The sanctions announced Monday marked the third time the US had added Prigozhin’s name to its list of foreign nationals formally barred from the US financial system, a move which freezes him out of much of the global financial system as well.

US prosecutors last year indicted the Internet Research Agency as well as alleged employees, charging them with a broad conspiracy to influence the 2016 elections by spreading disinformation in the United States via social media.

The Treasury said Monday the IRA had announced its intention to do likewise in the 2018 midterms by seeking to discredit candidates it viewed as hostile to Moscow.

There was no evidence they were successful in preventing voting, altered vote counts or disrupted vote tallying, the Treasury said.

Treasury announced it was also designating six IRA members — Dzheykhun Nasimi Ogly Aslanov, Mikhail Leonidovich Burchik, Vadim Vladimirovich Podkopaev, Vladimir Dmitriyevich Venkov, Igor Vladimirovich Nesterov and Denis Igorevich Kuzmi — for acting to interfere in the 2018 elections.

Treasury also announced it was placing sanctions on three aircraft and a yacht belonging to Prigozhin and three entities incorporated in the Seychelles which he used to manage these properties.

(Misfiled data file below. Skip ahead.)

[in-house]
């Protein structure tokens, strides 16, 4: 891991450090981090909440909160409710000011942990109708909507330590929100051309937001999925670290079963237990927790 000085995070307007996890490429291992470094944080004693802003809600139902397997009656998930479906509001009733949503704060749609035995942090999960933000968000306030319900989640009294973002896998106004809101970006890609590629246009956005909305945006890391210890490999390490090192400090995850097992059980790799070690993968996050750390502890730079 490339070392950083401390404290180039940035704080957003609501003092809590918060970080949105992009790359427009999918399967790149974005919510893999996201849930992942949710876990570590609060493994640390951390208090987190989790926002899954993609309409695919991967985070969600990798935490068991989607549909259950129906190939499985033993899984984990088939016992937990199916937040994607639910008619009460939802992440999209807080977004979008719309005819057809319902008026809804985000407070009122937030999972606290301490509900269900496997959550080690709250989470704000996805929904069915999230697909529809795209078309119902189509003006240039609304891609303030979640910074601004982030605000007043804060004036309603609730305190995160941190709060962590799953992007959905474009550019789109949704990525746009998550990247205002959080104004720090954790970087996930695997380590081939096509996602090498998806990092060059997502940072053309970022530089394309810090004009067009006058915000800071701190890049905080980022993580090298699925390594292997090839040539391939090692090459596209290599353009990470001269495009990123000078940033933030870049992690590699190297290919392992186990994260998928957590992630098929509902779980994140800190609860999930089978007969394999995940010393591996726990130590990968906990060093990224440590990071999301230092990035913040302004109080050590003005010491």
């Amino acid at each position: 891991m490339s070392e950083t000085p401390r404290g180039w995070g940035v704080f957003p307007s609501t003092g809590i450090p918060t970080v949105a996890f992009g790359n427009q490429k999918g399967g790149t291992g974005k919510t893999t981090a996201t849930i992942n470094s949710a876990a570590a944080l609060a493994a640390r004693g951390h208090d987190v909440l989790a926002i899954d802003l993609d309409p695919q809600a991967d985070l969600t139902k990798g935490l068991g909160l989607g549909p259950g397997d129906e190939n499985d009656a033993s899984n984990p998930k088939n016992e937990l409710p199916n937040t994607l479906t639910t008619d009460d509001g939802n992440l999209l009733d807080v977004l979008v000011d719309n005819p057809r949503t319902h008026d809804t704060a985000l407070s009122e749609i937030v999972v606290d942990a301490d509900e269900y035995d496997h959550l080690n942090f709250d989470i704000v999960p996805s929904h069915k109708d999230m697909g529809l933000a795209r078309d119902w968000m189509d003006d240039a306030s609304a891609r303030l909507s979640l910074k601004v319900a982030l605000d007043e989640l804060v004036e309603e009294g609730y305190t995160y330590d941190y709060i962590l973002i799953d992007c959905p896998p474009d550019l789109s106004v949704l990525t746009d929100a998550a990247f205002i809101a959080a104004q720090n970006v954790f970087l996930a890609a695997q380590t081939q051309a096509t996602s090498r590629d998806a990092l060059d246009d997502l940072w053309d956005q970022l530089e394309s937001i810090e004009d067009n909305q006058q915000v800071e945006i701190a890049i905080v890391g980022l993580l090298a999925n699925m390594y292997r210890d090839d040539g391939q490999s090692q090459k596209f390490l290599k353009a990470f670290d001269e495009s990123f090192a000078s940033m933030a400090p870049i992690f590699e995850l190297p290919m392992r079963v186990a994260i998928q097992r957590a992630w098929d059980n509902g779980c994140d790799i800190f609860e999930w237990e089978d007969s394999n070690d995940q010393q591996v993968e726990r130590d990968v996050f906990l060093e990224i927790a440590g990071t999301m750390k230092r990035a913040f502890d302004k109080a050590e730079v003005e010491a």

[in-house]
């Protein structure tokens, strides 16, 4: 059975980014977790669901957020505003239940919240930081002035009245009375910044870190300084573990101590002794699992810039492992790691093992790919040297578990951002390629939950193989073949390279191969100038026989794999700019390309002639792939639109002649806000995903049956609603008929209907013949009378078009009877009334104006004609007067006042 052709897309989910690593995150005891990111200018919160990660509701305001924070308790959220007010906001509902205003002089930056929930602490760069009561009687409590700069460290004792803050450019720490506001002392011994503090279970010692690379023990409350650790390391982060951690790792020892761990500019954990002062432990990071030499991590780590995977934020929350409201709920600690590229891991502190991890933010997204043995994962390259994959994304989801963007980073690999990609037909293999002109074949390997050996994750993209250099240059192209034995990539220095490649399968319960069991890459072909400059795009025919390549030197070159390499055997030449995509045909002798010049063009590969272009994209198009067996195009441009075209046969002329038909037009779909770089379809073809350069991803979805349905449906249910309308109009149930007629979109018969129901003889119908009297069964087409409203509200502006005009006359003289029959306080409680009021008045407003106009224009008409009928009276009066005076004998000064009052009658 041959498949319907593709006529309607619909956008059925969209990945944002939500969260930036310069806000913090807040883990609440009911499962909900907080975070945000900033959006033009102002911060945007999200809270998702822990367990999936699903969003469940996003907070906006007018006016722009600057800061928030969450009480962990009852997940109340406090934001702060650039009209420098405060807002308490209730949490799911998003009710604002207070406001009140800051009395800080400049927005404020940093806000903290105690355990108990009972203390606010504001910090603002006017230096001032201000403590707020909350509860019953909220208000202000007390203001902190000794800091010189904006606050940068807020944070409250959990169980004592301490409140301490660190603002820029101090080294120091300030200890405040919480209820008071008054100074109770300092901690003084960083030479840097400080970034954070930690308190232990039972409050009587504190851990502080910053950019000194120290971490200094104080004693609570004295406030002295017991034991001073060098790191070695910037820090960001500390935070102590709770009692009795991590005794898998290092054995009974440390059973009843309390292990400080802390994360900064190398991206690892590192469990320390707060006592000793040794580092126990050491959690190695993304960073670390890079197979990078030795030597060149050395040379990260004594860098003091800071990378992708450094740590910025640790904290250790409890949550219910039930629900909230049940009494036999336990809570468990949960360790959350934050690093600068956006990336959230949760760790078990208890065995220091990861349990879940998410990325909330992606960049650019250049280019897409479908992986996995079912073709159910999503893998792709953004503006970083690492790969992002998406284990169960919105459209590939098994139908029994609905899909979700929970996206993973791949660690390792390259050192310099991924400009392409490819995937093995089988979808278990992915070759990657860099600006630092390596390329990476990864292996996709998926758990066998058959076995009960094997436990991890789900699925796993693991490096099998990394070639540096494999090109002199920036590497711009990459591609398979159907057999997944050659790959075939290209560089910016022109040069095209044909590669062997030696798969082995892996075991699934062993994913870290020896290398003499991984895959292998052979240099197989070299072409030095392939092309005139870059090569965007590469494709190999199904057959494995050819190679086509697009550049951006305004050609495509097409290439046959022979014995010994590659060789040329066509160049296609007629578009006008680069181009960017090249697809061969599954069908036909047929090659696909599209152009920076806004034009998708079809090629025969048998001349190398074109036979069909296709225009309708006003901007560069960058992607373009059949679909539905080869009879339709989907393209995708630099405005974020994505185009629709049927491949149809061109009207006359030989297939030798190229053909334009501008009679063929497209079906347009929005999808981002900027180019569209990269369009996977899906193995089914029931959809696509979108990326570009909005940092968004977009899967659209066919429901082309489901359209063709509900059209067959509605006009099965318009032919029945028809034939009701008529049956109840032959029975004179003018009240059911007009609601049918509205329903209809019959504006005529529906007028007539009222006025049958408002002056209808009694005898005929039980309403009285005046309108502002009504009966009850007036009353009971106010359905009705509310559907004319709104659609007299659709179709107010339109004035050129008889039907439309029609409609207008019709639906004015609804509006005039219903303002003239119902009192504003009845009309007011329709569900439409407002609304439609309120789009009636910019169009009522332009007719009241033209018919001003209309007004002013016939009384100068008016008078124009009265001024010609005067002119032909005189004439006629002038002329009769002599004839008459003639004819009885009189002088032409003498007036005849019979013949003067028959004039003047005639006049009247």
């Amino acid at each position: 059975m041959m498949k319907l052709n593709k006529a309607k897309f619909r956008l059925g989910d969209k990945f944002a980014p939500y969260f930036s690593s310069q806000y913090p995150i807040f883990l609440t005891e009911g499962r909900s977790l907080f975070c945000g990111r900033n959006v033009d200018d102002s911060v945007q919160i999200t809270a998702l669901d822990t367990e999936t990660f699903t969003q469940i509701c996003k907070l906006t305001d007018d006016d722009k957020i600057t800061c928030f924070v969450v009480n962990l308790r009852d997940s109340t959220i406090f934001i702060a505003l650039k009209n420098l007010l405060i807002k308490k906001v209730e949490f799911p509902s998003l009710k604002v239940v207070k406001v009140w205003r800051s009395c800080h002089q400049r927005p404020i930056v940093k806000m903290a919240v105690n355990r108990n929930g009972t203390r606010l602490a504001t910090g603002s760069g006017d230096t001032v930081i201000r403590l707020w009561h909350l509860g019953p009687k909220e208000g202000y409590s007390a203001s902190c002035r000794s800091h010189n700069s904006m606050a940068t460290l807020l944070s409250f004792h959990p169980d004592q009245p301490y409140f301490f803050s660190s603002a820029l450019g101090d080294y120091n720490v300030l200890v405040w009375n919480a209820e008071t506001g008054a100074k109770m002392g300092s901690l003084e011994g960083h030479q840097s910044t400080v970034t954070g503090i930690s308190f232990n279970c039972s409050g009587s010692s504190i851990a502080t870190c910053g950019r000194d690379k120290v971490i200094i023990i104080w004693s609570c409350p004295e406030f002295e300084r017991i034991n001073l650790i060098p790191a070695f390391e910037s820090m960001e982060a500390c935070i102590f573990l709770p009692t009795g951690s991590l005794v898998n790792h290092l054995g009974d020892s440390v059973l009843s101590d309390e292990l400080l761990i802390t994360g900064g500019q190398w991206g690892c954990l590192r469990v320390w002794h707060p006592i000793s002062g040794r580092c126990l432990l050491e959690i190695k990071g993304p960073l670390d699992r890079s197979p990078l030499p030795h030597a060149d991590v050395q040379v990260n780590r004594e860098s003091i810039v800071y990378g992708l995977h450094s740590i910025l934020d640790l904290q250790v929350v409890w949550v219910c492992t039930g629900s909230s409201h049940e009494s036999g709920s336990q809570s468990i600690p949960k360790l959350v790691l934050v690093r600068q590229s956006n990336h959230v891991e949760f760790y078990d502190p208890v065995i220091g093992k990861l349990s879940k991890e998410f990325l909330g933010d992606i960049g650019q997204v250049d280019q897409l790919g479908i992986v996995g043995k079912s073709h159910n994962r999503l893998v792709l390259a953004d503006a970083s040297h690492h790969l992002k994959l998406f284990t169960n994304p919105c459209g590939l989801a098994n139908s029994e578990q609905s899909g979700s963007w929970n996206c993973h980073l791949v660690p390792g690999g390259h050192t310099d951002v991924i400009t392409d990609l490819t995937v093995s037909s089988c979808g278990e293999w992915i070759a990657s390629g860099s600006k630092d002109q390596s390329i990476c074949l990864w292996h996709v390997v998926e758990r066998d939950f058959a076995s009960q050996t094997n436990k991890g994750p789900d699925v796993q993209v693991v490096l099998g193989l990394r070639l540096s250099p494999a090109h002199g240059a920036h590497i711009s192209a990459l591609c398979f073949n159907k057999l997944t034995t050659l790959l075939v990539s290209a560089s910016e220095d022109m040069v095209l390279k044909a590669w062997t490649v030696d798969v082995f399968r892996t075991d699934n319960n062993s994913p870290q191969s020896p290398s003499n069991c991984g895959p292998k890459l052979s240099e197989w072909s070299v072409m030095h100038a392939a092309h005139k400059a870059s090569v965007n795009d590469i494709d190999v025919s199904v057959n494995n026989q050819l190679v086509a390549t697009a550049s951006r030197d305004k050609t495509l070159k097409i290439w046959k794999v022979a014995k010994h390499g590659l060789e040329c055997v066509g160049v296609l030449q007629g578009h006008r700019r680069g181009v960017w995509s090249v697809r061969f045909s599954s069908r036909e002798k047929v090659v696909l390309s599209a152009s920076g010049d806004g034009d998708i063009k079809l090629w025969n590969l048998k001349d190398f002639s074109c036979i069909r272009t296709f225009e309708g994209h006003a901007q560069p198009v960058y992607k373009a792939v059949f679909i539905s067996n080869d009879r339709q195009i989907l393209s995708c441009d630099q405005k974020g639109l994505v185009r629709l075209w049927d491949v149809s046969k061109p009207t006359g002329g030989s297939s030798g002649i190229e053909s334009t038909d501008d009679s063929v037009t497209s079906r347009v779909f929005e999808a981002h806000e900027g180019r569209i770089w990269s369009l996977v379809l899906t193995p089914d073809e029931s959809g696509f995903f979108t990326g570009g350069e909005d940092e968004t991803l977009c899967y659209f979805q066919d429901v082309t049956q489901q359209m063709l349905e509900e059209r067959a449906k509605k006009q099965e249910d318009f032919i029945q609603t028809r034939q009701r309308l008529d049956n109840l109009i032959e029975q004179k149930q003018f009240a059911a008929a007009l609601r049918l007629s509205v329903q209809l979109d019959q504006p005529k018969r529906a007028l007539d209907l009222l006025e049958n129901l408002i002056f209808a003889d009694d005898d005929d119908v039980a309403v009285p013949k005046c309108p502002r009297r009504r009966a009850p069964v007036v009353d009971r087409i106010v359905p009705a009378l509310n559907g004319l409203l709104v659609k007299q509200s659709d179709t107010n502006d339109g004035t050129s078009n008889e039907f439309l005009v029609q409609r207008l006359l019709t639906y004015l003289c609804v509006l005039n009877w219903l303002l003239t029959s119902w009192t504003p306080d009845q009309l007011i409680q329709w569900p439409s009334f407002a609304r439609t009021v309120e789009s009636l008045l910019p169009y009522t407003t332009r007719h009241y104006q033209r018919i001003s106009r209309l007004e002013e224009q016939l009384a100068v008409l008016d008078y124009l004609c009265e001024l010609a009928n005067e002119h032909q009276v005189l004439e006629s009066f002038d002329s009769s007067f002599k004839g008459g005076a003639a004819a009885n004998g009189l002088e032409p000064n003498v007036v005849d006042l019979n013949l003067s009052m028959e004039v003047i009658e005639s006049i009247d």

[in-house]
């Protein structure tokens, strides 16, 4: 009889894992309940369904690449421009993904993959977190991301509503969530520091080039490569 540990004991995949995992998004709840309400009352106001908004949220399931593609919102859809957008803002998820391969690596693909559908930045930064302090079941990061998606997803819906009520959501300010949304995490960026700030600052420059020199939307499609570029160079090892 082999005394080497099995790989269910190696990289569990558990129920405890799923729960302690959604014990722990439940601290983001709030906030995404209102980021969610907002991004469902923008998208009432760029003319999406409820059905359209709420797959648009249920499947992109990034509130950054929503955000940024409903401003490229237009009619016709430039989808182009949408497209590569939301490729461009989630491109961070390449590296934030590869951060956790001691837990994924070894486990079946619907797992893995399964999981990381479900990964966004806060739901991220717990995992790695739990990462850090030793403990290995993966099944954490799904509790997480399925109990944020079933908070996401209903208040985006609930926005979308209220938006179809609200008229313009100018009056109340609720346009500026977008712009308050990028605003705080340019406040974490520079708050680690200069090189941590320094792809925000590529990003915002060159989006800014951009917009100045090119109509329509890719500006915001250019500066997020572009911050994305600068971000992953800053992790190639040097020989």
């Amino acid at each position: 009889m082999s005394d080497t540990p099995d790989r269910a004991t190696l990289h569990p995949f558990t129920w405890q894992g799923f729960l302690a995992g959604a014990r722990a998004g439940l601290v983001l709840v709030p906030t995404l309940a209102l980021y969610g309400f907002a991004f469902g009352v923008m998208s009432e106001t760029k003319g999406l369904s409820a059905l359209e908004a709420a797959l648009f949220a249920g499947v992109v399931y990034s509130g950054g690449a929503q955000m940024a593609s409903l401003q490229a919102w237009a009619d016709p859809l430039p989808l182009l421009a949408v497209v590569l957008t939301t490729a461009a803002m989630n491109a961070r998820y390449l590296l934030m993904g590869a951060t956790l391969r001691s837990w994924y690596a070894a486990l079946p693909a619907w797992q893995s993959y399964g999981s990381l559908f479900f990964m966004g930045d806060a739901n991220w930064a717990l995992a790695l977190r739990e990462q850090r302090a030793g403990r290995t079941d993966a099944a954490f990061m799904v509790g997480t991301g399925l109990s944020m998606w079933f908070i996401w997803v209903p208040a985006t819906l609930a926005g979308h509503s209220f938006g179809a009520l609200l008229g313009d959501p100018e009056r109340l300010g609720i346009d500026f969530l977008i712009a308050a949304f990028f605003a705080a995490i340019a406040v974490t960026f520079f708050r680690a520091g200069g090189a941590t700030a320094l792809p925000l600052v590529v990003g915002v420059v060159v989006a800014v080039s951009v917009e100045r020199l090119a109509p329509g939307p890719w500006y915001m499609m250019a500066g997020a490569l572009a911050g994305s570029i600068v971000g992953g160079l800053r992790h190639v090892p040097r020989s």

Identifying the aircraft and vessels serves as a warning to others, the Treasury said, that by continuing to provide service or landing rights they “may also be subject to future sanctions.”

AFP

Iran: Beijing Condemns US Sanctions On Chinese Companies

(FILES)(COMBO) This combination of file pictures created on April 4, 2017 shows US President Donald Trump in St. Louis, Missouri on October 9, 2016 and China’s leader Xi Jinping in Beijing on December 5, 2012. Ed Jones, Paul J. RICHARDS / AFP

 

 

Beijing voiced “strong dissatisfaction” on Thursday after the United States announced sanctions on Chinese companies for buying Iranian oil.

China, which is embroiled in a trade war as well as myriad other disputes with Washington, is believed to be the biggest foreign buyer of Iranian oil.

Speaking to a pressure group opposed to the Iranian regime on the sidelines of the United Nations, US Secretary of State Mike Pompeo said Wednesday the actions were in response to violations of unilateral US sanctions.

He said sanctions were being placed both on the companies and on their chief executives.

“China expresses strong dissatisfaction and resolute opposition to the sanctions imposed by the United States on Chinese enterprises and individuals,” foreign ministry spokesman Geng Shuang said at a regular press briefing on Thursday.